This is powerful stuff.

Unfortunately, many business and organizational leaders talk about morale, but what they really mean is the mood of the organization. Think of the mood of the American people, and much of the Western world, in the immediate aftermath of 9/11. It was not rosy. People were both saddened and angered by the atrocity.

However, a majority in the U.S. as well as in many friendly countries rallied and decided that the time had come to do something about such attacks. Thus the War on Terror was born.

This example shows the clear distinction between social mood and national morale. They are clearly different, yet intricately linked. In the simplest of terms, whether your purpose is to fight a war or to introduce a new product to market, the only way to have the willpower and resolve to achieve your objectives is to maintain superb morale. Here’s how…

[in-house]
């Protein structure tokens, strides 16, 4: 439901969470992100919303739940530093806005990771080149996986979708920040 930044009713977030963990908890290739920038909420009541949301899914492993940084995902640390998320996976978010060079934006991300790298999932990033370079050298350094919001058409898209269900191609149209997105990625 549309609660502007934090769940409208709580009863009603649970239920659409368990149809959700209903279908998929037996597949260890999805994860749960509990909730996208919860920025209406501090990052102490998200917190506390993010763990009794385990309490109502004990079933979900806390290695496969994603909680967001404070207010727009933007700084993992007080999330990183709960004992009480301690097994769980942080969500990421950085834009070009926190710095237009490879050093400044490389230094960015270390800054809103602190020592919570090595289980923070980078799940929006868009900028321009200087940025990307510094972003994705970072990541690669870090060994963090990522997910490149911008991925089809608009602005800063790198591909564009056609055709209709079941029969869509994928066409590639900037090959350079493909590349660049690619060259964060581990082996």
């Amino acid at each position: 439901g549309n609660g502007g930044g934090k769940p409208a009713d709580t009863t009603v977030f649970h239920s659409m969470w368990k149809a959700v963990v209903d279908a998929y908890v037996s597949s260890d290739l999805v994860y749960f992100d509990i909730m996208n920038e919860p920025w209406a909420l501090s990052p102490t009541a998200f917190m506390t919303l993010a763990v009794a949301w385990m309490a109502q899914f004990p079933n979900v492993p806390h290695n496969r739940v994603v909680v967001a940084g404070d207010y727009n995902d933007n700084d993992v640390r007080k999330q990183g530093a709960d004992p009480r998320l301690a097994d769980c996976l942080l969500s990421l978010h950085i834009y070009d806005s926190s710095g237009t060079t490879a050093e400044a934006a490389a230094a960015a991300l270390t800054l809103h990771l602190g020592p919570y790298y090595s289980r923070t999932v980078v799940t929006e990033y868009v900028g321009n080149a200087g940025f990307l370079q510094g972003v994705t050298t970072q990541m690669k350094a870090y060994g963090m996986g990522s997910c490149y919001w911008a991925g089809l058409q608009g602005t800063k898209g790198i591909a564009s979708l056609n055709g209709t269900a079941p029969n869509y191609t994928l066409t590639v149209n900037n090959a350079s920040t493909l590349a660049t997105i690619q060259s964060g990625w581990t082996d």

• Recognize the nobility and value of your goal.
  • Recognize the sacrifices and commitments of your people.
  • Take care of your people.

Nothing undermines morale more quickly than uncertainty about one's own place in an organization, apathy, and uncaring superiors.

It is never too late to get a ship back on track or to reassess where you are in implementing your personal and organizational goals. Take the time to list your goals and then compare them to this list of principles. Begin changing your approaches immediately so you can become a more effective leader today.


The Author

Richard Martin, Founder of Alcera Consulting helps organizations apply the leadership philosophies he learned in the Canadian army, and refined in business, to their pursuit of excellence. Now, you can learn what effective leadership looks like, and how to do it in the trenches and in the office. To get more leadership, strategies, tips and advice go to: http://www.alcera.ca/articles-newsletters.php
Many more articles in Creative Leadership in The CEO Refresher Archives

Copyright 2008 by
Richard Martin. All rights reserved.